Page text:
Then create a cache connection manager “Customer Cache” and set the column information as below:

Based on article #2, it looks like you can’t simply use a Lookup transformation on an Always Encrypted column; you need to pull the results into cache first and then query the cache.  That’s not exactly difficult, but if you have an encrypted column, make sure you’re not writing those columns out in plaintext because of the cache option you selected.

Using Extended Events For Login Tracking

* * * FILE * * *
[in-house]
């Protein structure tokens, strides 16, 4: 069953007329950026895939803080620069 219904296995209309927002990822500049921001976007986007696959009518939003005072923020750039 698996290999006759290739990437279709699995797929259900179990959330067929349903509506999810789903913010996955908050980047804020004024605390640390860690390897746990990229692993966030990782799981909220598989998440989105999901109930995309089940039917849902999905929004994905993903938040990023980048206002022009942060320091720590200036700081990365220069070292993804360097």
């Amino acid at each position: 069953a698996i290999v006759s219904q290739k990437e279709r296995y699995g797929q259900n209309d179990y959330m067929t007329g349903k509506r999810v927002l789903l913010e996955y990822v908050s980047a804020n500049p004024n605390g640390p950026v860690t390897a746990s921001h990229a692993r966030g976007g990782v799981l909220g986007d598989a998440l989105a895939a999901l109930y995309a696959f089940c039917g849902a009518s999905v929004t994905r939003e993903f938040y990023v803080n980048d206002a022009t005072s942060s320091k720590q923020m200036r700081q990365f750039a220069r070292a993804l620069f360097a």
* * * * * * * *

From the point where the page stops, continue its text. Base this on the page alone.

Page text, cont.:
Steve Jones shows us how to track logins with Extended Events:

I can select any number of fields for capture. You can see I’ve picked the client_hostname. I would also add the NT_Username and Username from the list. You could add more, but in this case, I’m more concerned with seeing who’s logged in.

I could add filters, but I choose not to. I click on Data Storage to determine where to store this data.

If you’re not already familiar with Extended Events, that grace period is slowly slipping away.  Profiler’s going away sometime, and it’ll be a rude shock for a lot of DBAs.  Don’t be one of those…

Keep .Net Framework Up To Date

Allan Hirt with a public service announcement: